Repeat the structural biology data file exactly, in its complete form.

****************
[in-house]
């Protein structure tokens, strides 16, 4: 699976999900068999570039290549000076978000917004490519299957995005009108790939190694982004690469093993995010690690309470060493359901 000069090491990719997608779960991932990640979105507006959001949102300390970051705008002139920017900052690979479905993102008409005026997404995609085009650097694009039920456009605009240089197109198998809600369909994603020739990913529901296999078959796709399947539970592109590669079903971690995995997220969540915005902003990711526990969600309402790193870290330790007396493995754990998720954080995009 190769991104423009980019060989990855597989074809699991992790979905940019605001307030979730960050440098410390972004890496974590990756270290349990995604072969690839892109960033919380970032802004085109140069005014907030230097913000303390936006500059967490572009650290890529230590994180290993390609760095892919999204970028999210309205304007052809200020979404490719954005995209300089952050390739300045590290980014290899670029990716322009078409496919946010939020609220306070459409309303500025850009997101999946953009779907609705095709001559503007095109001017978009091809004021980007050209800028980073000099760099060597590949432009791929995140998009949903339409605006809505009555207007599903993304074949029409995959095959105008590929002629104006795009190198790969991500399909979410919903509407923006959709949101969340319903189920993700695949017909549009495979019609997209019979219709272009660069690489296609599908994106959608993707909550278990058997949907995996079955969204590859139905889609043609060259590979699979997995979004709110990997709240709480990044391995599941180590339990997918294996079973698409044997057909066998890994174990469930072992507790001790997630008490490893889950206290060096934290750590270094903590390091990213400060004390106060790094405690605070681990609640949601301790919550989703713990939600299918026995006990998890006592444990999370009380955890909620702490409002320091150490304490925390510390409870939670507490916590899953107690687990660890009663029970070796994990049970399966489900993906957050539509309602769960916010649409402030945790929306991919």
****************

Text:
[in-house]
């Protein structure tokens, strides 16, 4: 699976999900068999570039290549000076978000917004490519299957995005009108790939190694982004690469093993995010690690309470060493359901 000069090491990719997608779960991932990640979105507006959001949102300390970051705008002139920017900052690979479905993102008409005026997404995609085009650097694009039920456009605009240089197109198998809600369909994603020739990913529901296999078959796709399947539970592109590669079903971690995995997220969540915005902003990711526990969600309402790193870290330790007396493995754990998720954080995009 190769991104423009980019060989990855597989074809699991992790979905940019605001307030979730960050440098410390972004890496974590990756270290349990995604072969690839892109960033919380970032802004085109140069005014907030230097913000303390936006500059967490572009650290890529230590994180290993390609760095892919999204970028999210309205304007052809200020979404490719954005995209300089952050390739300045590290980014290899670029990716322009078409496919946010939020609220306070459409309303500025850009997101999946953009779907609705095709001559503007095109001017978009091809004021980007050209800028980073000099760099060597590949432009791929995140998009949903339409605006809505009555207007599903993304074949029409995959095959105008590929002629104006795009190198790969991500399909979410919903509407923006959709949101969340319903189920993700695949017909549009495979019609997209019979219709272009660069690489296609599908994106959608993707909550278990058997949907995996079955969204590859139905889609043609060259590979699979997995979004709110990997709240709480990044391995599941180590339990997918294996079973698409044997057909066998890994174990469930072992507790001790997630008490490893889950206290060096934290750590270094903590390091990213400060004390106060790094405690605070681990609640949601301790919550989703713990939600299918026995006990998890006592444990999370009380955890909620702490409002320091150490304490925390510390409870939670507490916590899953107690687990660890009663029970070796994990049970399966489900993906957050539509309602769960916010649409402030945790929306991919």